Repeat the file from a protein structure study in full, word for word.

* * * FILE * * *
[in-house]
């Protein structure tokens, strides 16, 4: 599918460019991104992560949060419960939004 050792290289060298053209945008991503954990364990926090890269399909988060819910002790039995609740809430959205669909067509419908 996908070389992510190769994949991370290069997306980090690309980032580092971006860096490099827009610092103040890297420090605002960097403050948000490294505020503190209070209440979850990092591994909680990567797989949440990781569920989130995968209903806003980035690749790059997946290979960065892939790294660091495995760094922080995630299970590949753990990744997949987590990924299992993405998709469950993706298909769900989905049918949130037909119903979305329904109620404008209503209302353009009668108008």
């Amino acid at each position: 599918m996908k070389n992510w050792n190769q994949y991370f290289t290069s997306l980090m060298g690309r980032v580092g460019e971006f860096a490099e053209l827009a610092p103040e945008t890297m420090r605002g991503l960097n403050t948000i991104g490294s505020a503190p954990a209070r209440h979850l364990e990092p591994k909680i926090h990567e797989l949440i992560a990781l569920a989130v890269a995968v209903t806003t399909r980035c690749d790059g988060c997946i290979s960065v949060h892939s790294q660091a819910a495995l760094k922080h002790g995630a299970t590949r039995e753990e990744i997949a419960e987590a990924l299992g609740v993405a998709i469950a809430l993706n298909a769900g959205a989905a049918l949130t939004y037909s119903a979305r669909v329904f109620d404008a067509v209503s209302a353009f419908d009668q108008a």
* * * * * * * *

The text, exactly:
[in-house]
């Protein structure tokens, strides 16, 4: 599918460019991104992560949060419960939004 050792290289060298053209945008991503954990364990926090890269399909988060819910002790039995609740809430959205669909067509419908 996908070389992510190769994949991370290069997306980090690309980032580092971006860096490099827009610092103040890297420090605002960097403050948000490294505020503190209070209440979850990092591994909680990567797989949440990781569920989130995968209903806003980035690749790059997946290979960065892939790294660091495995760094922080995630299970590949753990990744997949987590990924299992993405998709469950993706298909769900989905049918949130037909119903979305329904109620404008209503209302353009009668108008």
């Amino acid at each position: 599918m996908k070389n992510w050792n190769q994949y991370f290289t290069s997306l980090m060298g690309r980032v580092g460019e971006f860096a490099e053209l827009a610092p103040e945008t890297m420090r605002g991503l960097n403050t948000i991104g490294s505020a503190p954990a209070r209440h979850l364990e990092p591994k909680i926090h990567e797989l949440i992560a990781l569920a989130v890269a995968v209903t806003t399909r980035c690749d790059g988060c997946i290979s960065v949060h892939s790294q660091a819910a495995l760094k922080h002790g995630a299970t590949r039995e753990e990744i997949a419960e987590a990924l299992g609740v993405a998709i469950a809430l993706n298909a769900g959205a989905a049918l949130t939004y037909s119903a979305r669909v329904f109620d404008a067509v209503s209302a353009f419908d009668q108008a």